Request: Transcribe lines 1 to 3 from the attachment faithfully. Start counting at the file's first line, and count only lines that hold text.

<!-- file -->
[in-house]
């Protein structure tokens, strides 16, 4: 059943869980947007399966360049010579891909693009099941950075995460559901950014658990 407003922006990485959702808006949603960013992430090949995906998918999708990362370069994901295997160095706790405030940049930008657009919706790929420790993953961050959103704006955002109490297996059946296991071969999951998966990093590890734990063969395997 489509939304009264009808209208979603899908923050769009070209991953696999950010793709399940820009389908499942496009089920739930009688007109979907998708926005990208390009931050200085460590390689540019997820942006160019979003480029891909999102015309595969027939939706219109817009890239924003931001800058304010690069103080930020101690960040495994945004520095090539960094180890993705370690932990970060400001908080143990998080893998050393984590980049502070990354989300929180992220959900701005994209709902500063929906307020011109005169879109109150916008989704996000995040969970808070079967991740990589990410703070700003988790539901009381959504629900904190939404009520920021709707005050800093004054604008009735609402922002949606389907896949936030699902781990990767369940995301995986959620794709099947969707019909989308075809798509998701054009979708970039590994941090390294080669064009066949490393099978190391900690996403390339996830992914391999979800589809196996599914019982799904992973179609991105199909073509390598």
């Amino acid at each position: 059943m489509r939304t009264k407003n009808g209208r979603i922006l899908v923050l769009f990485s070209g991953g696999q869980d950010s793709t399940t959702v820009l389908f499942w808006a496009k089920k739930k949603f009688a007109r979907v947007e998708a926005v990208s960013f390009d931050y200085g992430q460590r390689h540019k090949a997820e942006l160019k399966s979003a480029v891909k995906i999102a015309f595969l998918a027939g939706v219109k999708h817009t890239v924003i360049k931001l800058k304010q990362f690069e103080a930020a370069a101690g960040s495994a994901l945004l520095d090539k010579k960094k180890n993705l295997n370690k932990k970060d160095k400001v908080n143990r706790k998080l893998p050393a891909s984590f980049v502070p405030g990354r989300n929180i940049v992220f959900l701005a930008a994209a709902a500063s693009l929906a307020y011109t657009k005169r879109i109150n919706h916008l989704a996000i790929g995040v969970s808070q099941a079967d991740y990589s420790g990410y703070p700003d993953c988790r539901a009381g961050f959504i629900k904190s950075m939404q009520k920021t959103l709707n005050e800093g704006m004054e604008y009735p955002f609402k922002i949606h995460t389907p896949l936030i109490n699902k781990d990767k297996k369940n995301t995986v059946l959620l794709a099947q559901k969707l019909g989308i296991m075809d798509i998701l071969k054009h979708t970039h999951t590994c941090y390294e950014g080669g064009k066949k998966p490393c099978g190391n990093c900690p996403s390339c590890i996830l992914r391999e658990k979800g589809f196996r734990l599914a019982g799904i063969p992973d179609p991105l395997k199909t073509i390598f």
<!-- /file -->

[in-house]
């Protein structure tokens, strides 16, 4: 059943869980947007399966360049010579891909693009099941950075995460559901950014658990 407003922006990485959702808006949603960013992430090949995906998918999708990362370069994901295997160095706790405030940049930008657009919706790929420790993953961050959103704006955002109490297996059946296991071969999951998966990093590890734990063969395997 489509939304009264009808209208979603899908923050769009070209991953696999950010793709399940820009389908499942496009089920739930009688007109979907998708926005990208390009931050200085460590390689540019997820942006160019979003480029891909999102015309595969027939939706219109817009890239924003931001800058304010690069103080930020101690960040495994945004520095090539960094180890993705370690932990970060400001908080143990998080893998050393984590980049502070990354989300929180992220959900701005994209709902500063929906307020011109005169879109109150916008989704996000995040969970808070079967991740990589990410703070700003988790539901009381959504629900904190939404009520920021709707005050800093004054604008009735609402922002949606389907896949936030699902781990990767369940995301995986959620794709099947969707019909989308075809798509998701054009979708970039590994941090390294080669064009066949490393099978190391900690996403390339996830992914391999979800589809196996599914019982799904992973179609991105199909073509390598």
């Amino acid at each position: 059943m489509r939304t009264k407003n009808g209208r979603i922006l899908v923050l769009f990485s070209g991953g696999q869980d950010s793709t399940t959702v820009l389908f499942w808006a496009k089920k739930k949603f009688a007109r979907v947007e998708a926005v990208s960013f390009d931050y200085g992430q460590r390689h540019k090949a997820e942006l160019k399966s979003a480029v891909k995906i999102a015309f595969l998918a027939g939706v219109k999708h817009t890239v924003i360049k931001l800058k304010q990362f690069e103080a930020a370069a101690g960040s495994a994901l945004l520095d090539k010579k960094k180890n993705l295997n370690k932990k970060d160095k400001v908080n143990r706790k998080l893998p050393a891909s984590f980049v502070p405030g990354r989300n929180i940049v992220f959900l701005a930008a994209a709902a500063s693009l929906a307020y011109t657009k005169r879109i109150n919706h916008l989704a996000i790929g995040v969970s808070q099941a079967d991740y990589s420790g990410y703070p700003d993953c988790r539901a009381g961050f959504i629900k904190s950075m939404q009520k920021t959103l709707n005050e800093g704006m004054e604008y009735p955002f609402k922002i949606h995460t389907p896949l936030i109490n699902k781990d990767k297996k369940n995301t995986v059946l959620l794709a099947q559901k969707l019909g989308i296991m075809d798509i998701l071969k054009h979708t970039h999951t590994c941090y390294e950014g080669g064009k066949k998966p490393c099978g190391n990093c900690p996403s390339c590890i996830l992914r391999e658990k979800g589809f196996r734990l599914a019982g799904i063969p992973d179609p991105l395997k199909t073509i390598f």